While some players have been enjoying the practice courts under the palm trees and Californian sun, others have been taking in views of a different kind as they soak up the sights of the Golden State.

Chan Yung-Jan admired the view over downtown Los Angeles while exploring the Griffith Observatory.

Daria Kasatkina experienced colder climes at the top of this mountain.

With a stunning mountain range in the background, Belinda Bencic enjoyed her practice.

Alison Riske was up early to hit the courts.

)>Anastasia Pavlyuchenkova is excited to be back at the BNP Paribas Open.

Julia Goerges and Elena Vesnina were all smiles after their practice.

Roberta Vinci basked in the early morning sun on Monday.

Tsvetana Pironkova is also happy to be back at the BNP Paribas Open.

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News | WTA Tennis English

  • Posted: Jan 01, 1970

INDIAN WELLS, CA, USA – CiCi Bellis will be looking to continue her meteoric rise to tennis superstardom as the American teenager enters a star-studded field at this week’s BNP Paribas Open.

Following on from some impressive victories of late, including a win over Agnieszka Radwanska to become the youngest quarterfinalist at the Dubai Duty Free Tennis Championships since 2001, Bellis has climbed to No.55 in the WTA rankings and a certain Chris Evert thinks it won’t be long before the precocious talent rises even higher.

“There are a handful of players who are going to overpower her right now, but by the end of the year I wouldn’t be surprised if she was Top 20,” Evert said in a recent interview with the NY Times.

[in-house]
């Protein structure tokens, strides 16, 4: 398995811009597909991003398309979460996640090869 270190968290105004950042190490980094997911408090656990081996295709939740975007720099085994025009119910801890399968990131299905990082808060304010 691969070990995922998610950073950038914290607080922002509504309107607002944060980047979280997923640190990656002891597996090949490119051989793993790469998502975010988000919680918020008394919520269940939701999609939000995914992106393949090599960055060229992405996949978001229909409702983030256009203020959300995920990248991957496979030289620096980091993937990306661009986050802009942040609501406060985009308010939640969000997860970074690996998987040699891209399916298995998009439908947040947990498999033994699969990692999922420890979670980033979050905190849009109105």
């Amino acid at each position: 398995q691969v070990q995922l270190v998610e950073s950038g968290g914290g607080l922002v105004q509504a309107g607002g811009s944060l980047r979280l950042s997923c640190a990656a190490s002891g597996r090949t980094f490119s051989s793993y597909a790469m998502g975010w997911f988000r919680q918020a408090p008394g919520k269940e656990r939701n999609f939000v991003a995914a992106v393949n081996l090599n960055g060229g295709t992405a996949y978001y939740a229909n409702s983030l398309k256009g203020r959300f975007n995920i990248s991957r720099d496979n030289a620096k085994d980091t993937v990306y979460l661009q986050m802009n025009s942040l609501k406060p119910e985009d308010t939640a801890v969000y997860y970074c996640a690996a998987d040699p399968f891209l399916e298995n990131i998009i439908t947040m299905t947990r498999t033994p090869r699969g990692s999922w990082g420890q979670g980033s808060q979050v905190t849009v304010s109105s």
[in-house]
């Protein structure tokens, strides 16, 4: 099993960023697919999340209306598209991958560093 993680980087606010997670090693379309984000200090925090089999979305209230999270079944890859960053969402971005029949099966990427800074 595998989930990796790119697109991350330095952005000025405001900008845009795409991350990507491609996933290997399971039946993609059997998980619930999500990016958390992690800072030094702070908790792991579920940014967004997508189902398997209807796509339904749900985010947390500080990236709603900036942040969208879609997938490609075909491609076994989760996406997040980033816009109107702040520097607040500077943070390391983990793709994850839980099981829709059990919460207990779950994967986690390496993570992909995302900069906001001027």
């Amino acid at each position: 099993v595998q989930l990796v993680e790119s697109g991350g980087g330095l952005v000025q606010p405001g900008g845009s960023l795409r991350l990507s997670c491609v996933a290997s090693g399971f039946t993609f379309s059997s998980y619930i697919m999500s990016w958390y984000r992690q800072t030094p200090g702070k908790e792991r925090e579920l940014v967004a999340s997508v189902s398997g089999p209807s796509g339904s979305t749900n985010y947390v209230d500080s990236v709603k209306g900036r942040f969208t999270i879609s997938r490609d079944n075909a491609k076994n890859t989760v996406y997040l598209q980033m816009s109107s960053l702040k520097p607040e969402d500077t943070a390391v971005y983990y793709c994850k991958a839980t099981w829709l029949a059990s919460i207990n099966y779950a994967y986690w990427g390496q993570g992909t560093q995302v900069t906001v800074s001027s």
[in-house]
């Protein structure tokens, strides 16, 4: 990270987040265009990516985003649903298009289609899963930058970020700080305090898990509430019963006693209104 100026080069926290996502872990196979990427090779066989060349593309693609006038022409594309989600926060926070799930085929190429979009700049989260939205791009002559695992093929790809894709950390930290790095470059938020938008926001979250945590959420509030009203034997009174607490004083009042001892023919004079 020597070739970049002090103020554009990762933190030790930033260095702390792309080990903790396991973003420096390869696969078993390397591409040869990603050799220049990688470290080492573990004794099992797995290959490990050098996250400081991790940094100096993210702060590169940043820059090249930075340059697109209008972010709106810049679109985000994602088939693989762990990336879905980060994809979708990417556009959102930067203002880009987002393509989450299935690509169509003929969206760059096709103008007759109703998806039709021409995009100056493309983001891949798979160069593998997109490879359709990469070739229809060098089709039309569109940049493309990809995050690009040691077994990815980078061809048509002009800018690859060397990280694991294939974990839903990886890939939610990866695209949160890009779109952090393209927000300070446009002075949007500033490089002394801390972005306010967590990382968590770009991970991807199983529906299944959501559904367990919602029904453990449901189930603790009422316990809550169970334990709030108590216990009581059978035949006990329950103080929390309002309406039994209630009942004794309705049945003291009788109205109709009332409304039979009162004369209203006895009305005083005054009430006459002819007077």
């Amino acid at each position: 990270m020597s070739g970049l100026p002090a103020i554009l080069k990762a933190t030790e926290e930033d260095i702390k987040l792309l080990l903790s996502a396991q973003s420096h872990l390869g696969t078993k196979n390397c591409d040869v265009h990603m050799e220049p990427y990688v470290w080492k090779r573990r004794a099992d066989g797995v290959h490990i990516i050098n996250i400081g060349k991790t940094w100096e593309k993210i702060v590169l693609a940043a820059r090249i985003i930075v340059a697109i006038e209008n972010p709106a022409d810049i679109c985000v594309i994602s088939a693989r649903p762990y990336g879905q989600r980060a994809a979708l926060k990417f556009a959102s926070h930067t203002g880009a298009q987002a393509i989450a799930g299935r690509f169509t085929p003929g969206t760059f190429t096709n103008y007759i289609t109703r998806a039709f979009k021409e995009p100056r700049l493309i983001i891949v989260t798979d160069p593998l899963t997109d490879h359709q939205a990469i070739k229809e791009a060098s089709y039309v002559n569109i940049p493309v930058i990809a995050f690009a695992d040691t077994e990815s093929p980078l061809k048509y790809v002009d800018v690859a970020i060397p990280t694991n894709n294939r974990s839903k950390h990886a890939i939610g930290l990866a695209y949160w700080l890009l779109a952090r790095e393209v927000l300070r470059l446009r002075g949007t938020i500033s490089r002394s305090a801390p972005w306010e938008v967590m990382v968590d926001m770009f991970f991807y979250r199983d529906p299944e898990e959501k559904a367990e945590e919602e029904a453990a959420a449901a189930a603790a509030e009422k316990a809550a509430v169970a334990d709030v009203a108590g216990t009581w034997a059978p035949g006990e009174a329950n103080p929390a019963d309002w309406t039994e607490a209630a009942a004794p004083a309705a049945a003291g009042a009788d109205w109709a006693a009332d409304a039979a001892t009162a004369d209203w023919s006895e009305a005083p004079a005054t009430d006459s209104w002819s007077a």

“Her legs are rock hard. I think the off-court training has helped her a lot. Two years ago, she would counterpunch and would sort of absorb power from her opponent, and now she’s giving it.”

It’s hard to believe that Bellis will only turn 18 on April 8. But Evert, who has been mentoring Bellis through a USTA program, has been impressed with a maturity and willingness to learn that could take her to the very top of the game.

“I’ve been so impressed by her maturity and self-reliance and just the hunger she has to learn. Her eyes are wide open to any information that you can give her. Bottom line is no drama. Some of these other girls, when they are practicing, it’s yelling and up and down and emotions and body language, and with her, it’s steadfast.”

Bellis is set to play Belgium’s Kirsten Flipkens in the opening round of her first Indian Wells and, if successful, will face French Open Champion Garbiñe Muguruza in the second round.